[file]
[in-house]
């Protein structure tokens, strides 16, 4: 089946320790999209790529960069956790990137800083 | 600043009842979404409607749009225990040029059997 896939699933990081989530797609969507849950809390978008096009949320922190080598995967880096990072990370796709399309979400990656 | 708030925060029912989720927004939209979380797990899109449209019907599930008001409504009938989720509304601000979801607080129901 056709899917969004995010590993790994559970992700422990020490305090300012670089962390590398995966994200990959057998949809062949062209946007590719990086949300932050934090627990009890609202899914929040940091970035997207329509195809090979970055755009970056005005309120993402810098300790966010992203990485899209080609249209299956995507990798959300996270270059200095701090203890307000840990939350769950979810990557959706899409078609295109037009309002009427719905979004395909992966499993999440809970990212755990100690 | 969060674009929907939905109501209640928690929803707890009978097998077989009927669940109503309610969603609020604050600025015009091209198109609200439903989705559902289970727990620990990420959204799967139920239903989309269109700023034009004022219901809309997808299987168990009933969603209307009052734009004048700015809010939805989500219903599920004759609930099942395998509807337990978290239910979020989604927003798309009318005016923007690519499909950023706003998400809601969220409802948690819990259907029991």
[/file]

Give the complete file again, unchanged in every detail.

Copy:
[in-house]
């Protein structure tokens, strides 16, 4: 089946320790999209790529960069956790990137800083 | 600043009842979404409607749009225990040029059997 896939699933990081989530797609969507849950809390978008096009949320922190080598995967880096990072990370796709399309979400990656 | 708030925060029912989720927004939209979380797990899109449209019907599930008001409504009938989720509304601000979801607080129901 056709899917969004995010590993790994559970992700422990020490305090300012670089962390590398995966994200990959057998949809062949062209946007590719990086949300932050934090627990009890609202899914929040940091970035997207329509195809090979970055755009970056005005309120993402810098300790966010992203990485899209080609249209299956995507990798959300996270270059200095701090203890307000840990939350769950979810990557959706899409078609295109037009309002009427719905979004395909992966499993999440809970990212755990100690 | 969060674009929907939905109501209640928690929803707890009978097998077989009927669940109503309610969603609020604050600025015009091209198109609200439903989705559902289970727990620990990420959204799967139920239903989309269109700023034009004022219901809309997808299987168990009933969603209307009052734009004048700015809010939805989500219903599920004759609930099942395998509807337990978290239910979020989604927003798309009318005016923007690519499909950023706003998400809601969220409802948690819990259907029991």